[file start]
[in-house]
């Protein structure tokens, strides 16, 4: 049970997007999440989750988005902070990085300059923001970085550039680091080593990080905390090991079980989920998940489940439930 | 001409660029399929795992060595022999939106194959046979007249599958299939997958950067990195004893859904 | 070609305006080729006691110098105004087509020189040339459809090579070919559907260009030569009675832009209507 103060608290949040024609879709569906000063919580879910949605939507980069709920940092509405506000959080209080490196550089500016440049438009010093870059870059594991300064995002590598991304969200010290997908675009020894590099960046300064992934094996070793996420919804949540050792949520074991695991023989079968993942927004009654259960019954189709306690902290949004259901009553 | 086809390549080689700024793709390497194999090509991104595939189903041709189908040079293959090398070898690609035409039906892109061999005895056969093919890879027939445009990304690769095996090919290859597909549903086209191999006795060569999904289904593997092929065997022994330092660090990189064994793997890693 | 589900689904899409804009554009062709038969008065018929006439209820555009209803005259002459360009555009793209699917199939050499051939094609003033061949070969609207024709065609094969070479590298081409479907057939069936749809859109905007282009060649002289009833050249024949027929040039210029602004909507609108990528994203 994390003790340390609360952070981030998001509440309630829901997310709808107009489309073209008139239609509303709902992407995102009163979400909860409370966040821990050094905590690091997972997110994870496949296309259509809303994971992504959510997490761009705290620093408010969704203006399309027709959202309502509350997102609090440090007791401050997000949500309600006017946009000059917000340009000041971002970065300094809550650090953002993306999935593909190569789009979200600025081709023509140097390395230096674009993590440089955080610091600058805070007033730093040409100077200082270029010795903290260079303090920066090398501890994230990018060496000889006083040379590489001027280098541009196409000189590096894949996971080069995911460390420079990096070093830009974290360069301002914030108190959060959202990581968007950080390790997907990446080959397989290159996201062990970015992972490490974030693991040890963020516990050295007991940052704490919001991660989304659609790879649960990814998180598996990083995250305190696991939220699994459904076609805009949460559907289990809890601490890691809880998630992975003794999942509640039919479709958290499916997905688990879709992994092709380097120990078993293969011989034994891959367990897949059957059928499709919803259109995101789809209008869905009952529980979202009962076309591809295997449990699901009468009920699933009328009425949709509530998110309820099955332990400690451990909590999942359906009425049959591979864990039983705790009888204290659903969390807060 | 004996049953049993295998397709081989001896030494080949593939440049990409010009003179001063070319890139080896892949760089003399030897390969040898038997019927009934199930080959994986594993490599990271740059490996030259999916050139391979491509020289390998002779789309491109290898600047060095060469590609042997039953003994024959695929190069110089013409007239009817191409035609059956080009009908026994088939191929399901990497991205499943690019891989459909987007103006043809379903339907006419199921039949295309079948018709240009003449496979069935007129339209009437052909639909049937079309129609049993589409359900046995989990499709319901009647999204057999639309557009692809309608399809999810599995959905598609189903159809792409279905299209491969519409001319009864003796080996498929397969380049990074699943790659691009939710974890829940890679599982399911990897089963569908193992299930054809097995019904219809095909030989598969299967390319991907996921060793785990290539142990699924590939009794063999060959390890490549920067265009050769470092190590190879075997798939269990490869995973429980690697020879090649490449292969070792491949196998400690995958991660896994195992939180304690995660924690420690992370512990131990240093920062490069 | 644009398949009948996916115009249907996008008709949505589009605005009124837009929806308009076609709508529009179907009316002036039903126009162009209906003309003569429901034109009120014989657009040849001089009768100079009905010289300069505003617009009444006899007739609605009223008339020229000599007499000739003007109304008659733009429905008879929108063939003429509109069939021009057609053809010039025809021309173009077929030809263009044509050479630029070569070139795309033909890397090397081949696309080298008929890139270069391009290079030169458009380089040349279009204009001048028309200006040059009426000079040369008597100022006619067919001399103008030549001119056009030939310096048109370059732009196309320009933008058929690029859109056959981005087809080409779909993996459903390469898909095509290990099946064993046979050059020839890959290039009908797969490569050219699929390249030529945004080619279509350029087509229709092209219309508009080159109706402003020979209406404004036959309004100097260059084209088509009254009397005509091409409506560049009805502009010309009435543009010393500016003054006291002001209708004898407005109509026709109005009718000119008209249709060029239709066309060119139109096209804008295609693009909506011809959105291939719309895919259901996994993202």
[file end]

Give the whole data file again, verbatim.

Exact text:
[in-house]
């Protein structure tokens, strides 16, 4: 049970997007999440989750988005902070990085300059923001970085550039680091080593990080905390090991079980989920998940489940439930 | 001409660029399929795992060595022999939106194959046979007249599958299939997958950067990195004893859904 | 070609305006080729006691110098105004087509020189040339459809090579070919559907260009030569009675832009209507 103060608290949040024609879709569906000063919580879910949605939507980069709920940092509405506000959080209080490196550089500016440049438009010093870059870059594991300064995002590598991304969200010290997908675009020894590099960046300064992934094996070793996420919804949540050792949520074991695991023989079968993942927004009654259960019954189709306690902290949004259901009553 | 086809390549080689700024793709390497194999090509991104595939189903041709189908040079293959090398070898690609035409039906892109061999005895056969093919890879027939445009990304690769095996090919290859597909549903086209191999006795060569999904289904593997092929065997022994330092660090990189064994793997890693 | 589900689904899409804009554009062709038969008065018929006439209820555009209803005259002459360009555009793209699917199939050499051939094609003033061949070969609207024709065609094969070479590298081409479907057939069936749809859109905007282009060649002289009833050249024949027929040039210029602004909507609108990528994203 994390003790340390609360952070981030998001509440309630829901997310709808107009489309073209008139239609509303709902992407995102009163979400909860409370966040821990050094905590690091997972997110994870496949296309259509809303994971992504959510997490761009705290620093408010969704203006399309027709959202309502509350997102609090440090007791401050997000949500309600006017946009000059917000340009000041971002970065300094809550650090953002993306999935593909190569789009979200600025081709023509140097390395230096674009993590440089955080610091600058805070007033730093040409100077200082270029010795903290260079303090920066090398501890994230990018060496000889006083040379590489001027280098541009196409000189590096894949996971080069995911460390420079990096070093830009974290360069301002914030108190959060959202990581968007950080390790997907990446080959397989290159996201062990970015992972490490974030693991040890963020516990050295007991940052704490919001991660989304659609790879649960990814998180598996990083995250305190696991939220699994459904076609805009949460559907289990809890601490890691809880998630992975003794999942509640039919479709958290499916997905688990879709992994092709380097120990078993293969011989034994891959367990897949059957059928499709919803259109995101789809209008869905009952529980979202009962076309591809295997449990699901009468009920699933009328009425949709509530998110309820099955332990400690451990909590999942359906009425049959591979864990039983705790009888204290659903969390807060 | 004996049953049993295998397709081989001896030494080949593939440049990409010009003179001063070319890139080896892949760089003399030897390969040898038997019927009934199930080959994986594993490599990271740059490996030259999916050139391979491509020289390998002779789309491109290898600047060095060469590609042997039953003994024959695929190069110089013409007239009817191409035609059956080009009908026994088939191929399901990497991205499943690019891989459909987007103006043809379903339907006419199921039949295309079948018709240009003449496979069935007129339209009437052909639909049937079309129609049993589409359900046995989990499709319901009647999204057999639309557009692809309608399809999810599995959905598609189903159809792409279905299209491969519409001319009864003796080996498929397969380049990074699943790659691009939710974890829940890679599982399911990897089963569908193992299930054809097995019904219809095909030989598969299967390319991907996921060793785990290539142990699924590939009794063999060959390890490549920067265009050769470092190590190879075997798939269990490869995973429980690697020879090649490449292969070792491949196998400690995958991660896994195992939180304690995660924690420690992370512990131990240093920062490069 | 644009398949009948996916115009249907996008008709949505589009605005009124837009929806308009076609709508529009179907009316002036039903126009162009209906003309003569429901034109009120014989657009040849001089009768100079009905010289300069505003617009009444006899007739609605009223008339020229000599007499000739003007109304008659733009429905008879929108063939003429509109069939021009057609053809010039025809021309173009077929030809263009044509050479630029070569070139795309033909890397090397081949696309080298008929890139270069391009290079030169458009380089040349279009204009001048028309200006040059009426000079040369008597100022006619067919001399103008030549001119056009030939310096048109370059732009196309320009933008058929690029859109056959981005087809080409779909993996459903390469898909095509290990099946064993046979050059020839890959290039009908797969490569050219699929390249030529945004080619279509350029087509229709092209219309508009080159109706402003020979209406404004036959309004100097260059084209088509009254009397005509091409409506560049009805502009010309009435543009010393500016003054006291002001209708004898407005109509026709109005009718000119008209249709060029239709066309060119139109096209804008295609693009909506011809959105291939719309895919259901996994993202």